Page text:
Create Family, Not Converts
Jennifer SlatteryAuthor and speaker Jennifer Slattery has addressed women’s groups, Bible studies, and writers across the nation and her love for seeing others embrace freedom in Christ is evident in each of her six contemporary novels and on her devotional blog, JenniferSlatteryLivesOutLoud.com She has a passion for helping women discover, embrace, and live out who they are in Christ. As Founder of Wholly Loved Ministries, she and her team partner with churches to facilitate events designed to help women rest in their true worth and live with maximum impact. When not writing, reading, or editing, Jennifer loves going on mall dates with her adult daughter and coffee dates with her hilariously fun husband. Visit with Jennifer on Facebook at JenSlatte.
- 2019 Apr 16
Have you ever felt like a project? I have, and it stings. I know I've made others feel this way as well. In fact, this type of behavior is something I must actively guard against.
One year, after a series of upheavals and moves and a painful and disillusioning experience with a small town, local church, our family connected with a group of believers that met in a lay pastor's home. Initially, we felt welcomed in and loved--like we'd found more than a gathering of like-minded individuals. Like we'd been embraced into a growing family.
Until we were no longer new and others arrived and replaced us.
We soon realized we'd been a project, and once the lay pastor and his family deemed the task we represented complete, we lessended in importance.
You would think, having experienced the pain of this scenario, I'd guard diligently against mirroring it. And I want to, but it's all too easy for me to adopt our culture's individualistic, independent, task-oriented mindset where the mutual dependency of true and deep relational intimacy is spurned.
Lord, help me to love more like You!
One summer, our family spent a week in El Salvador. While there, we worshiped with another church, served at an orphanage, and helped facilitate nightly crusades. In each event, I was struck with how different the culture was from ours. The El Salvadorans took the idea of a spiritual family seriously. When they said, “She is a sister [in Christ],” they meant it. You could see their deep love for one another in their facial expressions and could hear it in their tones. But most importantly you could see it in their actions.
In El Salvador, if you belonged to Jesus, you were family. Plain and simple.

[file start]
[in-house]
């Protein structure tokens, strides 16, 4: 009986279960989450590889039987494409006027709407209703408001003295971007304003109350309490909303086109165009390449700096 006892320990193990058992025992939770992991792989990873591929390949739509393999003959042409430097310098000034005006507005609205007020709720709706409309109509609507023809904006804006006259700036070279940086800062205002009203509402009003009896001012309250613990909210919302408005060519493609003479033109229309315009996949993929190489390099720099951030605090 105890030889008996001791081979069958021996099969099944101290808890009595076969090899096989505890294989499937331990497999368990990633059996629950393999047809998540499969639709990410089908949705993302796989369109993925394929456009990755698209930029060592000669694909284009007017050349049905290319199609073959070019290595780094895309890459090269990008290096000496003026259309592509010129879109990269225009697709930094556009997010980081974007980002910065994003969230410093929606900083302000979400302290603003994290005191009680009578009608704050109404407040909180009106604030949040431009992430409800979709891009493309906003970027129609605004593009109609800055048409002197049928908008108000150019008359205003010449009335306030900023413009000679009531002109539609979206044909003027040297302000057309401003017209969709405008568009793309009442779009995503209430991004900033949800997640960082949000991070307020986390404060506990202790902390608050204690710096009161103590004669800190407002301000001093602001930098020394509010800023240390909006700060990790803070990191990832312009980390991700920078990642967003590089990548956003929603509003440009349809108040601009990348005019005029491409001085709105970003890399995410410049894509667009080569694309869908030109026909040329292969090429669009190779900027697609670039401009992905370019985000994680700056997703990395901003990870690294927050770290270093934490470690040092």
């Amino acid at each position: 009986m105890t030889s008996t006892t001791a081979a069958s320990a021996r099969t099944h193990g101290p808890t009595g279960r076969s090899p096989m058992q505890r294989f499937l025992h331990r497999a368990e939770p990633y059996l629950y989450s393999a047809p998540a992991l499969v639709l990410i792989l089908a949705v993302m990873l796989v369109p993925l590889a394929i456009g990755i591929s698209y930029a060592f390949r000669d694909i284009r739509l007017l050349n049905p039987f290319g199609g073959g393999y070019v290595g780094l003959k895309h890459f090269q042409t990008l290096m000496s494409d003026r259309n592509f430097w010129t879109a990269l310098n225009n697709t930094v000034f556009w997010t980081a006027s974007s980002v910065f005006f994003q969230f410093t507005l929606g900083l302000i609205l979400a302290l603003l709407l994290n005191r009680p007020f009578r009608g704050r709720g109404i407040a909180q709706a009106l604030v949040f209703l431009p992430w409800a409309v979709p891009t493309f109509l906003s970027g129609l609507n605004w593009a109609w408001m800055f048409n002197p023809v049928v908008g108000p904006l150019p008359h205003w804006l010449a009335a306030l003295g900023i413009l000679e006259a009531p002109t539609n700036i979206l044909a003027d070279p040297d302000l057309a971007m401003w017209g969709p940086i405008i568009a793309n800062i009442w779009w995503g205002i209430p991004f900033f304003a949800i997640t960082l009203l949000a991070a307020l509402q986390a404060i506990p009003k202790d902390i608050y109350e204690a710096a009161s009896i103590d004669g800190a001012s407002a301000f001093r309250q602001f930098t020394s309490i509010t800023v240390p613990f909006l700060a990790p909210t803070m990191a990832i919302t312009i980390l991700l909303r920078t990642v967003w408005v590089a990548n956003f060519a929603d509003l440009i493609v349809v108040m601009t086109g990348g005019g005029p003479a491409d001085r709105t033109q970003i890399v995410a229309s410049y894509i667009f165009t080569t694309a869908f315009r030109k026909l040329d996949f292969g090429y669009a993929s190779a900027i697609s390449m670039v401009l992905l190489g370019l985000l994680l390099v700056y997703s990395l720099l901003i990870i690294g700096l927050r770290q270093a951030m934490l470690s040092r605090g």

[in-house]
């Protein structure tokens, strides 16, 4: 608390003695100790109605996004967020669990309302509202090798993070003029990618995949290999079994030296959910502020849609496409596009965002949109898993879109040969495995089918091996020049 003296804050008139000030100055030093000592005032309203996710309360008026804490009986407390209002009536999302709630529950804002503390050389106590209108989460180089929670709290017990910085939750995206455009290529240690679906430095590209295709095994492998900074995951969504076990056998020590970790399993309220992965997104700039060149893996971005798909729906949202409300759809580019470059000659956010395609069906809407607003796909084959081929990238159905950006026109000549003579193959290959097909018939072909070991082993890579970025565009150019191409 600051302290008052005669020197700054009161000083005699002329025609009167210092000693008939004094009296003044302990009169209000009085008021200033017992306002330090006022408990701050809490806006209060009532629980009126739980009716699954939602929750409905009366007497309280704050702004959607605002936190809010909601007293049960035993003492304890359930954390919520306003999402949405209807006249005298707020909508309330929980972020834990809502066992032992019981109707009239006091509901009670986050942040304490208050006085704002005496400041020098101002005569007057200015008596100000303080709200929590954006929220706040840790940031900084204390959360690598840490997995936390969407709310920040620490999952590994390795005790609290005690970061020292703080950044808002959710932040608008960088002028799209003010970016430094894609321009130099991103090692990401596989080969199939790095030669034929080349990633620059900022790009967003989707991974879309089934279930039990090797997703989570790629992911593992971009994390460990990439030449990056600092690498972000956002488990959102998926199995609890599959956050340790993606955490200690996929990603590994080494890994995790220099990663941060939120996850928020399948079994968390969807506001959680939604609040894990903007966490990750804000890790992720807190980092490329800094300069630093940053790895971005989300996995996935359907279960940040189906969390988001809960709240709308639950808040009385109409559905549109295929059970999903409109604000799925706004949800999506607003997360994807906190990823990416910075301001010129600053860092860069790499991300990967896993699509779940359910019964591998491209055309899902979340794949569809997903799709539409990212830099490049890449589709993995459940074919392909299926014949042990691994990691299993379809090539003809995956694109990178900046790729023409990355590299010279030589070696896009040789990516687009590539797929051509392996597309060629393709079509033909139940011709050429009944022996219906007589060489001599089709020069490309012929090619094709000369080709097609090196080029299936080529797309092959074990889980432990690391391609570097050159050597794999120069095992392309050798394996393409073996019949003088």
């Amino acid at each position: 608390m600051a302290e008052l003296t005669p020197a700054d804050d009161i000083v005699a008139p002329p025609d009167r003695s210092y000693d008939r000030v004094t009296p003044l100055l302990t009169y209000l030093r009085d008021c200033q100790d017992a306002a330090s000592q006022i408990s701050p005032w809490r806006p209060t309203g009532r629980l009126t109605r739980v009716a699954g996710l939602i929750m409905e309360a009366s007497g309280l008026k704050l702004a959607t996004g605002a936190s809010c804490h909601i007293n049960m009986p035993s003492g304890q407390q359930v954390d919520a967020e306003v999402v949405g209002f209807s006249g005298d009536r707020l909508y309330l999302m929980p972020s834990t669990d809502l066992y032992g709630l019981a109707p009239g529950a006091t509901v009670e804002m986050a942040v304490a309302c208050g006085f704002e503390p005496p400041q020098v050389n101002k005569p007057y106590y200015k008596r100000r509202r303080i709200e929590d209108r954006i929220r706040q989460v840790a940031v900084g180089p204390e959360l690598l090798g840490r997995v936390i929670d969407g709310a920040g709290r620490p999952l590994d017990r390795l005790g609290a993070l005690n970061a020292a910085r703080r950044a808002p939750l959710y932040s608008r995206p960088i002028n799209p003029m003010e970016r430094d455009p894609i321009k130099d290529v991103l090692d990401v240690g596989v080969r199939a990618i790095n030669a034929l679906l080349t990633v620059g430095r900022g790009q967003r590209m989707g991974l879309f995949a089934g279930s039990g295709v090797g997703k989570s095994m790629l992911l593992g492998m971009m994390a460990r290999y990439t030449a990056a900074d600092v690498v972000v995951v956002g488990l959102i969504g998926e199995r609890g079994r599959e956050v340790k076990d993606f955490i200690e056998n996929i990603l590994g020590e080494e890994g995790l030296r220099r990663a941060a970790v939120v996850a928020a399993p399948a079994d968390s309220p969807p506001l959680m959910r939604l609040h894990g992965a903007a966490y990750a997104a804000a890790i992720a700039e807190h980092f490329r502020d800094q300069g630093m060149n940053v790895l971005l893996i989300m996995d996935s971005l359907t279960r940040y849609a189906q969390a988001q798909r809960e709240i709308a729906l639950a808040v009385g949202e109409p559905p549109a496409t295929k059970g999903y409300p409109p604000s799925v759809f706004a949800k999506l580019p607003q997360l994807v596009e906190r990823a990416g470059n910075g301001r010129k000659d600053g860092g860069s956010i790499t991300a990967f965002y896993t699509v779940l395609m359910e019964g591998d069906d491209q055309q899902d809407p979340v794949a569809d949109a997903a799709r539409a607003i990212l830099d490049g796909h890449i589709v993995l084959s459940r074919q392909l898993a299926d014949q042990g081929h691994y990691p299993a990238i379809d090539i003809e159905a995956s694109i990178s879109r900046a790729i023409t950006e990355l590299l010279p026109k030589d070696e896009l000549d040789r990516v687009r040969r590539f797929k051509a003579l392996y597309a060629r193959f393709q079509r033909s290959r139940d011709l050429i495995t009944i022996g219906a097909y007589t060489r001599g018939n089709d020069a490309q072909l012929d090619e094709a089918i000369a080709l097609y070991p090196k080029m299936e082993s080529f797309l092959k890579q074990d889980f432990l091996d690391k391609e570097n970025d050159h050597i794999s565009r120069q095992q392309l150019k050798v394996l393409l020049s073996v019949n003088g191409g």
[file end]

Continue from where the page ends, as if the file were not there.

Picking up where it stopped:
That’s not always true here in the states. We've learned to be independent and self-focused. We train our children to do hold the same mindset. Often, we allow life to revolve around them–their social and activity or sports schedules. We may ask them to give up an hour out of their seventy-two hour week (not counting sleeping time) to help with an outreach event, but what does that teach? Honestly, it might help exacerbate the problem by reinforcing the idea that service is done during a certain allotted time. When it fits in with our other demands. Relationships are self-seeking--for our pleasure and to meet our needs.
This temporary friendship mentality has trickled into the church. How often do we drop gospel tracts on someone’s door, never to see them again? Do we really think those people will somehow appear in our church because of a slip of paper? Or when a new couple comes to church, we’ll offer our friendship and invite them to dinner…until they become established, then we move on to someone else.
That’s not friendship and that’s not a body.
And here’s the deal. By conforming to our westernized, individualized culture, we’re losing out on one of the biggest attractions of the church. Our love for one another is meant to draw others to us, which in turn is meant to point non-believers to Christ. Many will come for the relationship first, and through this, will experience Jesus.
Knowing this, I must ask myself, continuously: How do I view your brothers and sisters in Christ? Not just those I get alone with or who have similar interests, but those who annoy me as well.
According to the Bible, they're my family. More than that, they are part of a living body. When I struggle to view them this way–to truly loving them as Christ loves the church--I must ask God to ignite His love within me and help me find ways to connect.
I also need to remember to focus on the long-term. No one likes to be a project. When we reach out to that new couple or share truths regarding Jesus with coworkers, we must ask ourselves, “Am I ready to be here for them, to continue to walk beside them, or am I just trying to ‘get them in’?”
People can tell the difference. One type of friendship draws them and creates a place of safety where others can heal and grow and learn about Christ. The other results in increased distrust and distorts the love of God.
Let's talk about this! What are some ways you work to counter our culture's indivdualistic, independent, and self-focused mentality? What are some ways we can love others more like Jesus loves us? Share your thoughts and insights with us in the comments below, because we can all learn from and encourage each other! And by God's grace, we truly can love others well--with the love with which Christ loves us.
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